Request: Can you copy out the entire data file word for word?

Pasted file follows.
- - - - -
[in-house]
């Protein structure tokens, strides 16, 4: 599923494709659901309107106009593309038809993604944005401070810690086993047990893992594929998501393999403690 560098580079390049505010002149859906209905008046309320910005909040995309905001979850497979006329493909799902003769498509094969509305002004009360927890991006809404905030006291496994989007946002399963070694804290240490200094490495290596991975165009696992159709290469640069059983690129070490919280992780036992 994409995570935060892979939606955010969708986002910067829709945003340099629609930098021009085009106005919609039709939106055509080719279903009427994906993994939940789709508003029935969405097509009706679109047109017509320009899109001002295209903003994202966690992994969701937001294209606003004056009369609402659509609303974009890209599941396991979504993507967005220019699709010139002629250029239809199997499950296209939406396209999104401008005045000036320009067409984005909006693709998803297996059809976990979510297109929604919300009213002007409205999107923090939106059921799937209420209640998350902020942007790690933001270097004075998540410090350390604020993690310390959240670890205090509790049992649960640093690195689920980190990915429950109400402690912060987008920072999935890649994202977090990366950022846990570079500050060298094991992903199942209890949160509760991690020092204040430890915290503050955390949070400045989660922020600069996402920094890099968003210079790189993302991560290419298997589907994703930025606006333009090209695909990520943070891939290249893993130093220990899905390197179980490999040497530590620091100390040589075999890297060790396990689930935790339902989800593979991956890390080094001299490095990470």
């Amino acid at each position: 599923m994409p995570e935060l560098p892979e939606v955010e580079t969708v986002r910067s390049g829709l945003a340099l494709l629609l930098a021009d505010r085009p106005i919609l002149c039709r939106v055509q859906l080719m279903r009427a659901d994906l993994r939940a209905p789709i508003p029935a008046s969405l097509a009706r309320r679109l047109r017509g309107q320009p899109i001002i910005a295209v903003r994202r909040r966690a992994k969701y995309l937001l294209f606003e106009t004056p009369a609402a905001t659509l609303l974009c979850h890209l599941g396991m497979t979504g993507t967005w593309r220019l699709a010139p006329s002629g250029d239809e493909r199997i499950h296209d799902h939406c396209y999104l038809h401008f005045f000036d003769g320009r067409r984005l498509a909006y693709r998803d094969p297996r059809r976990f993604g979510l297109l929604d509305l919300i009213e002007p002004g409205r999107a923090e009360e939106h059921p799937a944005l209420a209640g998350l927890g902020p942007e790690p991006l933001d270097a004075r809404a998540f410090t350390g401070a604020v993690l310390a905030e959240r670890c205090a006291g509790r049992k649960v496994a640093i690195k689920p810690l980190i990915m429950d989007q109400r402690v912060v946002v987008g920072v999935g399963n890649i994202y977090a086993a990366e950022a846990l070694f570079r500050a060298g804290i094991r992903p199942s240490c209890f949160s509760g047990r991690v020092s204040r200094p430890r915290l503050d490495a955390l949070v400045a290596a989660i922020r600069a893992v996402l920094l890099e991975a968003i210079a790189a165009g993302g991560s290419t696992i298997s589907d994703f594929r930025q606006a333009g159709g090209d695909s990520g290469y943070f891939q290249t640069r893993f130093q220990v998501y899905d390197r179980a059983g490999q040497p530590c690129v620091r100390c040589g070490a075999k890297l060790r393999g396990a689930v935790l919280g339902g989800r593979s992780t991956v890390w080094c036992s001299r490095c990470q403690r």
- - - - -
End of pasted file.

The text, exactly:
[in-house]
């Protein structure tokens, strides 16, 4: 599923494709659901309107106009593309038809993604944005401070810690086993047990893992594929998501393999403690 560098580079390049505010002149859906209905008046309320910005909040995309905001979850497979006329493909799902003769498509094969509305002004009360927890991006809404905030006291496994989007946002399963070694804290240490200094490495290596991975165009696992159709290469640069059983690129070490919280992780036992 994409995570935060892979939606955010969708986002910067829709945003340099629609930098021009085009106005919609039709939106055509080719279903009427994906993994939940789709508003029935969405097509009706679109047109017509320009899109001002295209903003994202966690992994969701937001294209606003004056009369609402659509609303974009890209599941396991979504993507967005220019699709010139002629250029239809199997499950296209939406396209999104401008005045000036320009067409984005909006693709998803297996059809976990979510297109929604919300009213002007409205999107923090939106059921799937209420209640998350902020942007790690933001270097004075998540410090350390604020993690310390959240670890205090509790049992649960640093690195689920980190990915429950109400402690912060987008920072999935890649994202977090990366950022846990570079500050060298094991992903199942209890949160509760991690020092204040430890915290503050955390949070400045989660922020600069996402920094890099968003210079790189993302991560290419298997589907994703930025606006333009090209695909990520943070891939290249893993130093220990899905390197179980490999040497530590620091100390040589075999890297060790396990689930935790339902989800593979991956890390080094001299490095990470």
């Amino acid at each position: 599923m994409p995570e935060l560098p892979e939606v955010e580079t969708v986002r910067s390049g829709l945003a340099l494709l629609l930098a021009d505010r085009p106005i919609l002149c039709r939106v055509q859906l080719m279903r009427a659901d994906l993994r939940a209905p789709i508003p029935a008046s969405l097509a009706r309320r679109l047109r017509g309107q320009p899109i001002i910005a295209v903003r994202r909040r966690a992994k969701y995309l937001l294209f606003e106009t004056p009369a609402a905001t659509l609303l974009c979850h890209l599941g396991m497979t979504g993507t967005w593309r220019l699709a010139p006329s002629g250029d239809e493909r199997i499950h296209d799902h939406c396209y999104l038809h401008f005045f000036d003769g320009r067409r984005l498509a909006y693709r998803d094969p297996r059809r976990f993604g979510l297109l929604d509305l919300i009213e002007p002004g409205r999107a923090e009360e939106h059921p799937a944005l209420a209640g998350l927890g902020p942007e790690p991006l933001d270097a004075r809404a998540f410090t350390g401070a604020v993690l310390a905030e959240r670890c205090a006291g509790r049992k649960v496994a640093i690195k689920p810690l980190i990915m429950d989007q109400r402690v912060v946002v987008g920072v999935g399963n890649i994202y977090a086993a990366e950022a846990l070694f570079r500050a060298g804290i094991r992903p199942s240490c209890f949160s509760g047990r991690v020092s204040r200094p430890r915290l503050d490495a955390l949070v400045a290596a989660i922020r600069a893992v996402l920094l890099e991975a968003i210079a790189a165009g993302g991560s290419t696992i298997s589907d994703f594929r930025q606006a333009g159709g090209d695909s990520g290469y943070f891939q290249t640069r893993f130093q220990v998501y899905d390197r179980a059983g490999q040497p530590c690129v620091r100390c040589g070490a075999k890297l060790r393999g396990a689930v935790l919280g339902g989800r593979s992780t991956v890390w080094c036992s001299r490095c990470q403690r």